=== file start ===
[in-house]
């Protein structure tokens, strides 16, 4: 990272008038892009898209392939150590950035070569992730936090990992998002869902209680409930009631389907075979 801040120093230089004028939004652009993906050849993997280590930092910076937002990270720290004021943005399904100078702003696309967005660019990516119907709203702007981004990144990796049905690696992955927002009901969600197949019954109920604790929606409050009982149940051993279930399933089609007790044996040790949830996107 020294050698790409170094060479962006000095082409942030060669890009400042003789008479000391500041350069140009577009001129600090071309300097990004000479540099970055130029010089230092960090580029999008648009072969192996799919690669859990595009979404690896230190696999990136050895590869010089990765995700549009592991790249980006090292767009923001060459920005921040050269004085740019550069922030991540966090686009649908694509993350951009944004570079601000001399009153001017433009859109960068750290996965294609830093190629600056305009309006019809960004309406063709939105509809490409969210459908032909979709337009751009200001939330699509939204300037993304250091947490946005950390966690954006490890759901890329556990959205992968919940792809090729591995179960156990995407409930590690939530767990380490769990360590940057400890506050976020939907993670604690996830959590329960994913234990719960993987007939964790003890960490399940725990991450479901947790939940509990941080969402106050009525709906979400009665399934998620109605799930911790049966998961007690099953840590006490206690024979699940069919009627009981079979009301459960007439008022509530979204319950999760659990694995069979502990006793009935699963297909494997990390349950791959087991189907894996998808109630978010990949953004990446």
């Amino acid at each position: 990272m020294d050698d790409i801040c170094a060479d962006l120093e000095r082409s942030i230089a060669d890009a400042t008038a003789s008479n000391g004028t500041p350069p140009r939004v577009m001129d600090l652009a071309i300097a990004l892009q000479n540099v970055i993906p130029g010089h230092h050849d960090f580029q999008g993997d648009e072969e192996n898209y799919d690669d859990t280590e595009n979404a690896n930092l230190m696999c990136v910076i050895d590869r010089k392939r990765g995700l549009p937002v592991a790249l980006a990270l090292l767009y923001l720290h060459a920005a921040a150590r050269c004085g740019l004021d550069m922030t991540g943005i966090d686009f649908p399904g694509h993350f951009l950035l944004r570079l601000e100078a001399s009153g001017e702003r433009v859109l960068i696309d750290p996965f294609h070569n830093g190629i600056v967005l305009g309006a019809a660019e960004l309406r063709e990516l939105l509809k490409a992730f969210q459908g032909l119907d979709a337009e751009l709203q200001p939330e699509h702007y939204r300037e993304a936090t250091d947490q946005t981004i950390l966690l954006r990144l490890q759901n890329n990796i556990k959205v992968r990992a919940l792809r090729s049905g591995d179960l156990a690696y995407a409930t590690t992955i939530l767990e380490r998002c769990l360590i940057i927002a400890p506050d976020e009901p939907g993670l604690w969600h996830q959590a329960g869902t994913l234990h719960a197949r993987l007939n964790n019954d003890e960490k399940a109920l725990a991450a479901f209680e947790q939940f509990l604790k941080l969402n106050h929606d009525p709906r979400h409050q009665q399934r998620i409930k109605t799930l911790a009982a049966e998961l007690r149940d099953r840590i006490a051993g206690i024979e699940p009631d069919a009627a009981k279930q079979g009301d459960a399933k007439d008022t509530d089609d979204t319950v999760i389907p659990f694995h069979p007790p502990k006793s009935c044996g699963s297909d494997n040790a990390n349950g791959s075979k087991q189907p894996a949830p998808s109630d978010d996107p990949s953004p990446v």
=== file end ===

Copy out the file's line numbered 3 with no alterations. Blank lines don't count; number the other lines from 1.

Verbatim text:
């Amino acid at each position: 990272m020294d050698d790409i801040c170094a060479d962006l120093e000095r082409s942030i230089a060669d890009a400042t008038a003789s008479n000391g004028t500041p350069p140009r939004v577009m001129d600090l652009a071309i300097a990004l892009q000479n540099v970055i993906p130029g010089h230092h050849d960090f580029q999008g993997d648009e072969e192996n898209y799919d690669d859990t280590e595009n979404a690896n930092l230190m696999c990136v910076i050895d590869r010089k392939r990765g995700l549009p937002v592991a790249l980006a990270l090292l767009y923001l720290h060459a920005a921040a150590r050269c004085g740019l004021d550069m922030t991540g943005i966090d686009f649908p399904g694509h993350f951009l950035l944004r570079l601000e100078a001399s009153g001017e702003r433009v859109l960068i696309d750290p996965f294609h070569n830093g190629i600056v967005l305009g309006a019809a660019e960004l309406r063709e990516l939105l509809k490409a992730f969210q459908g032909l119907d979709a337009e751009l709203q200001p939330e699509h702007y939204r300037e993304a936090t250091d947490q946005t981004i950390l966690l954006r990144l490890q759901n890329n990796i556990k959205v992968r990992a919940l792809r090729s049905g591995d179960l156990a690696y995407a409930t590690t992955i939530l767990e380490r998002c769990l360590i940057i927002a400890p506050d976020e009901p939907g993670l604690w969600h996830q959590a329960g869902t994913l234990h719960a197949r993987l007939n964790n019954d003890e960490k399940a109920l725990a991450a479901f209680e947790q939940f509990l604790k941080l969402n106050h929606d009525p709906r979400h409050q009665q399934r998620i409930k109605t799930l911790a009982a049966e998961l007690r149940d099953r840590i006490a051993g206690i024979e699940p009631d069919a009627a009981k279930q079979g009301d459960a399933k007439d008022t509530d089609d979204t319950v999760i389907p659990f694995h069979p007790p502990k006793s009935c044996g699963s297909d494997n040790a990390n349950g791959s075979k087991q189907p894996a949830p998808s109630d978010d996107p990949s953004p990446v």